‘Time is running out for civil service access talks – and to finalise Labour’s policy priorities’

Cath Haddon
© Pres Panayotov/Shutterstock.com

A general election will take place in no more than a year’s time. It could even be mere months away. Having held a double-digit poll lead for two years, Labour would seem to be on to course to enter government.

In the UK, unlike almost every other country, that means entering government on the morning after polling day. Opposition leaders become Prime Ministers. Shadow ministers start running departments. The small teams of opposition start working with hundreds, or thousands, of civil servants. A dizzying transition of power takes place overnight, and oppositions that prepare for this eventuality are better at governing – particularly in the crucial early years of a parliament.

So, while much of the attention will be on possible election dates, and on the polls, the next few months are also a critical period for Keir Starmer and his team to plan for how they intend to govern.

Resources are limited and campaigning will always be the priority for any opposition this close to an election. There is also concern to avoid complacency about victory and be accused of “measuring the curtains”. But preparing well for a possible transition of power provides a foundation for faster, more enduring policy change and for more effective and stable government.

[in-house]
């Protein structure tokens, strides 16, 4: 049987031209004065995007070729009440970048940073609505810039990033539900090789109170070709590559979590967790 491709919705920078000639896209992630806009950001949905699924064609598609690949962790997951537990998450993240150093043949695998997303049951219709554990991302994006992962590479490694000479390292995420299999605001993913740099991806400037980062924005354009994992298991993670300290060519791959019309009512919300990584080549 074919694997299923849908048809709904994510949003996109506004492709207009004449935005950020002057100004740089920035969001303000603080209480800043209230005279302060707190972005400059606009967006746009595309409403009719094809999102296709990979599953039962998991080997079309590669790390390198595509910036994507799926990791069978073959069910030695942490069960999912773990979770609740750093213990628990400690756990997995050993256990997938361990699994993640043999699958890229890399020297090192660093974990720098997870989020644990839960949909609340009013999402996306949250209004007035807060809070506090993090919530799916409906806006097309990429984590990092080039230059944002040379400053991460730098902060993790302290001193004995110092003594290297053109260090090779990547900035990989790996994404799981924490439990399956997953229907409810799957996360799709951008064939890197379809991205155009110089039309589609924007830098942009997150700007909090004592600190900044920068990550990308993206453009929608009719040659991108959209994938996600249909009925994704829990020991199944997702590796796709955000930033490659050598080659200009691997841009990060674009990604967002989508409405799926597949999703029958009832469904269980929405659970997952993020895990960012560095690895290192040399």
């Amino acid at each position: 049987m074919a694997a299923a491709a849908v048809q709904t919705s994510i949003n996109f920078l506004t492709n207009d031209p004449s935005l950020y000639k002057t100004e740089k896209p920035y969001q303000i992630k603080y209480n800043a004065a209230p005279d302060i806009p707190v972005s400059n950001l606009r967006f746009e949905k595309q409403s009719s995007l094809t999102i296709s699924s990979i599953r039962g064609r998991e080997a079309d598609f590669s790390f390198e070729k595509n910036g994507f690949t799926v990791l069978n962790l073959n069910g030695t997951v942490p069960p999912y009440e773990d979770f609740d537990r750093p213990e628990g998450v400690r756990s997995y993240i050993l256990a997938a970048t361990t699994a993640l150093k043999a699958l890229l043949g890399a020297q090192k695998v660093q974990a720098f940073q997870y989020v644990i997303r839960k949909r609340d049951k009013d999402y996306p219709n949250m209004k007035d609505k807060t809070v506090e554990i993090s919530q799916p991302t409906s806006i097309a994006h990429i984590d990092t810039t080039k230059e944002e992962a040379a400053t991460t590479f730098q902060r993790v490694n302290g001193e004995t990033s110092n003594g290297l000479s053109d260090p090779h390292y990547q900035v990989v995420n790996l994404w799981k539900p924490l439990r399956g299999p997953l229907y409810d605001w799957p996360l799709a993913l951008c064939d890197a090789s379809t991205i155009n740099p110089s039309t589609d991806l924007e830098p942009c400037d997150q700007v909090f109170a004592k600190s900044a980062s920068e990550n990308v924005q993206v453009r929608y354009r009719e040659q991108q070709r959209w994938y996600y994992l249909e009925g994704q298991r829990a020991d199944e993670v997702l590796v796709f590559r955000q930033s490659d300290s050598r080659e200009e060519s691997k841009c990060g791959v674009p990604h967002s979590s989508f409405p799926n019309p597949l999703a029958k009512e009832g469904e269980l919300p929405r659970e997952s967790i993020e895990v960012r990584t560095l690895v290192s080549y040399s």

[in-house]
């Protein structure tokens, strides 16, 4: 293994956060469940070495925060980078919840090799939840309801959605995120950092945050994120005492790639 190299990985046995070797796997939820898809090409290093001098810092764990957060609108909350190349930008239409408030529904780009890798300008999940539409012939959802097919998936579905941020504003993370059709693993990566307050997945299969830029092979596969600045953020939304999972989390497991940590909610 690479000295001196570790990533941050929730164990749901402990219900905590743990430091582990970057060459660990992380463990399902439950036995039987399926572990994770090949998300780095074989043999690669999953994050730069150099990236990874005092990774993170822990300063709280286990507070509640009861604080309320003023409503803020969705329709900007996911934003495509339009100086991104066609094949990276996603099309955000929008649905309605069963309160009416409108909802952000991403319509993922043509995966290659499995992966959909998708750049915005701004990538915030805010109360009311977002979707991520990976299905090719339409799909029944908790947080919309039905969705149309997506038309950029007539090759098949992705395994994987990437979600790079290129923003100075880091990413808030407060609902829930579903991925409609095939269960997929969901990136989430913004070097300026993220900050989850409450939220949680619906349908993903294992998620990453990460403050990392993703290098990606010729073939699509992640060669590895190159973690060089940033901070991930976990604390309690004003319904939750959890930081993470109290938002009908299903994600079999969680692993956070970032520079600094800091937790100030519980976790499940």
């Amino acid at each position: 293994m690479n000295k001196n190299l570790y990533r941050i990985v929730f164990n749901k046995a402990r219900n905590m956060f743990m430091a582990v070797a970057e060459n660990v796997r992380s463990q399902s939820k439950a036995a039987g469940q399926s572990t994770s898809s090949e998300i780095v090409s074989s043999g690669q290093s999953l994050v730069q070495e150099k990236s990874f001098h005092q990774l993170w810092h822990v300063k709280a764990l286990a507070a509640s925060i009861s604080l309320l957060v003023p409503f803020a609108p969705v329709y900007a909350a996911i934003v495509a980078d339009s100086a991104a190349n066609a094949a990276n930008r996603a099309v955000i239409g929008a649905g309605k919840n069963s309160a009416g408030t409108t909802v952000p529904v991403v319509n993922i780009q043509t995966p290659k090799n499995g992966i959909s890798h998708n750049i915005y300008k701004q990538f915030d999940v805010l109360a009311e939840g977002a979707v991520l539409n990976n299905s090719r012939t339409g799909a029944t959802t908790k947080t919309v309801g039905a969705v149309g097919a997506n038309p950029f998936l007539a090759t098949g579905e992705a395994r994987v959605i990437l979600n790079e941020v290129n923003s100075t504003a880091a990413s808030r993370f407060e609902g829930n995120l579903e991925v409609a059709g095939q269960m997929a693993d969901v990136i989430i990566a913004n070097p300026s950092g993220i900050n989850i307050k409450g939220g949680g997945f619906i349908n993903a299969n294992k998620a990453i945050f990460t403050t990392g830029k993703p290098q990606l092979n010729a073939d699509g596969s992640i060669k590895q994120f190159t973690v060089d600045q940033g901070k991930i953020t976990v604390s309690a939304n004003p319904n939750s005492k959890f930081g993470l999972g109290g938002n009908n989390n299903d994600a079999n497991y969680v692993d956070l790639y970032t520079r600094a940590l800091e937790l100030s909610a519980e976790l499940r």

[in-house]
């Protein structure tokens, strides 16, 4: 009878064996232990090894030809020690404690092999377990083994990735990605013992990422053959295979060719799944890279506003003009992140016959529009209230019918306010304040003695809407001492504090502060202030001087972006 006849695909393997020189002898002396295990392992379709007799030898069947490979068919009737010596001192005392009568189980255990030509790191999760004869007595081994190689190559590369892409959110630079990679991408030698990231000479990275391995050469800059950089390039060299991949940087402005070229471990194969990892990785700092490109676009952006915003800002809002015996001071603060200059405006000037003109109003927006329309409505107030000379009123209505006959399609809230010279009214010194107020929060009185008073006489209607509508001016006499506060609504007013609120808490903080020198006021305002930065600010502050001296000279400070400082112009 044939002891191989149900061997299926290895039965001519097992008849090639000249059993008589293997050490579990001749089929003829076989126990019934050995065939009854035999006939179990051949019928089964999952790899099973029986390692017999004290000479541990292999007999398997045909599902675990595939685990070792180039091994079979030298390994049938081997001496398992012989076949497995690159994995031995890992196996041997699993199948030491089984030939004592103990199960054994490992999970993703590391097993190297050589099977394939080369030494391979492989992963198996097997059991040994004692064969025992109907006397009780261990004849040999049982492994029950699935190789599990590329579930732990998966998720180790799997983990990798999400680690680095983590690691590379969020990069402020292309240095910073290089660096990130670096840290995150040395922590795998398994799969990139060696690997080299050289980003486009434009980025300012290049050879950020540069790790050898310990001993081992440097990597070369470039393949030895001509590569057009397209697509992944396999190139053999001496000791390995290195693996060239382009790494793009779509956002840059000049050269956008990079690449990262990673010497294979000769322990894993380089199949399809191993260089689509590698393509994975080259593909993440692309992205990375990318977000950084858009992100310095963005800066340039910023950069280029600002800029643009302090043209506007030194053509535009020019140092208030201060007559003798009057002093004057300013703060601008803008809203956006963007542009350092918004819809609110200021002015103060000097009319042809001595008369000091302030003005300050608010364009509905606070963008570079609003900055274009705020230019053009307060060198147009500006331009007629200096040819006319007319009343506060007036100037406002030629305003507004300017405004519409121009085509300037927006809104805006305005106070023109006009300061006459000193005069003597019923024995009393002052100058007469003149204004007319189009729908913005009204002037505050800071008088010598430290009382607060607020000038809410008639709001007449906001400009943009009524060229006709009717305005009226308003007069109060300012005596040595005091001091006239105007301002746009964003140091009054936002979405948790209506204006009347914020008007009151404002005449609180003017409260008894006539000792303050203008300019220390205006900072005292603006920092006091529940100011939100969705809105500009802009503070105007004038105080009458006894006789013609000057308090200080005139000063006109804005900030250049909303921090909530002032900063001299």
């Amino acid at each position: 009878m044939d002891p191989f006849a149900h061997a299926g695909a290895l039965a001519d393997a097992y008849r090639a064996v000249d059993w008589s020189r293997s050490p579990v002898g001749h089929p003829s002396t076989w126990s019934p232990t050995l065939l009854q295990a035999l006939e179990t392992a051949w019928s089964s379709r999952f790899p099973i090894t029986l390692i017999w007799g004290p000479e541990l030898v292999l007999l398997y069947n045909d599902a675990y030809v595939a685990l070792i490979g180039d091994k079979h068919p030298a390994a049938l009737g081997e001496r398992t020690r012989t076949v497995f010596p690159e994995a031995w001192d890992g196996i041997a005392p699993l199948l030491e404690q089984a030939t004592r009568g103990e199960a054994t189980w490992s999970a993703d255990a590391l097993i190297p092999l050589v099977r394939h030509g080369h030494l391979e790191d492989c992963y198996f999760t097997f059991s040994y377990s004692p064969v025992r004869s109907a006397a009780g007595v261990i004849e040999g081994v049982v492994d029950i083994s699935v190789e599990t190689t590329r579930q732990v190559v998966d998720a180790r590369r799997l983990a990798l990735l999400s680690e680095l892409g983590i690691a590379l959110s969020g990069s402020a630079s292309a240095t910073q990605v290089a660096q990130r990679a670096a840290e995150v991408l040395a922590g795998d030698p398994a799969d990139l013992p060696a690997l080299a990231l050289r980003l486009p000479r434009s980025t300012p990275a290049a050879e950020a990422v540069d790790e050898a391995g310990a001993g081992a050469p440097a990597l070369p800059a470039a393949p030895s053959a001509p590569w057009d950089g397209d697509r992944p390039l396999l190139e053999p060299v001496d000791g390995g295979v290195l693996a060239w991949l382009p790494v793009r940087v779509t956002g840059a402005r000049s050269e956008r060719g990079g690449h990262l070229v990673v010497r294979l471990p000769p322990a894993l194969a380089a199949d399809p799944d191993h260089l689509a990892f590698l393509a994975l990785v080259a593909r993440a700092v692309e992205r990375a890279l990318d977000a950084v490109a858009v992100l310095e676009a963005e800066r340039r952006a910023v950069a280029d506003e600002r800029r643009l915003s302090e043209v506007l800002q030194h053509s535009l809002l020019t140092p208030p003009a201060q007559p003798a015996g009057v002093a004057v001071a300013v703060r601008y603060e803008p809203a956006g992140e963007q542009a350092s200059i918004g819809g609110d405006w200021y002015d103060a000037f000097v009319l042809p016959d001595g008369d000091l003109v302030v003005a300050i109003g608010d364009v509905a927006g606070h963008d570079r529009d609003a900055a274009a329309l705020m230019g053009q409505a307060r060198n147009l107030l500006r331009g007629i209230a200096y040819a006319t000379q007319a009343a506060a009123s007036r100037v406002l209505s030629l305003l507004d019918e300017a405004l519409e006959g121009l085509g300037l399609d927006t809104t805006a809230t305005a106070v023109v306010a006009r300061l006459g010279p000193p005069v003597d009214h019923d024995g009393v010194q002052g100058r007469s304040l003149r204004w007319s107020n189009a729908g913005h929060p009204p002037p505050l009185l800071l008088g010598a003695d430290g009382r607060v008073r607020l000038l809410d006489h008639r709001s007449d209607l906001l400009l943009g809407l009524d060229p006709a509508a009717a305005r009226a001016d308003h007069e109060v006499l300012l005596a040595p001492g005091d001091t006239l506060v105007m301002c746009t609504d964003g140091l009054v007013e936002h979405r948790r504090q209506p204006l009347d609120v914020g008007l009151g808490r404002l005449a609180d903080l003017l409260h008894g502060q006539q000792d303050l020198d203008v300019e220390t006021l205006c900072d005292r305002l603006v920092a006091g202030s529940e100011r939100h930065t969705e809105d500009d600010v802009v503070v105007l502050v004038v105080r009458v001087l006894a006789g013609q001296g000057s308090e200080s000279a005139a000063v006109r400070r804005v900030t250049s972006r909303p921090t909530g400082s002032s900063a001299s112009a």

Labour must make the most of access talks with the civil service

In one sense, Labour is better prepared than it was in 1997, the last time it moved from opposition to government. Back then, not one member of Tony Blair’s shadow cabinet had experience of running a government department, though some had been junior ministers or special advisers.

This time around Starmer’s team includes three shadow secretaries of state – Yvette Cooper, Ed Miliband and Hilary Benn – who have previously sat around the cabinet table, as well as four others who have been ministers.

But while that experience will undoubtedly help, Starmer and his shadow ministers have yet to start access talks – the moment when the opposition is granted access to the civil service ahead of a general election to discuss potential future policy plans and build relationships.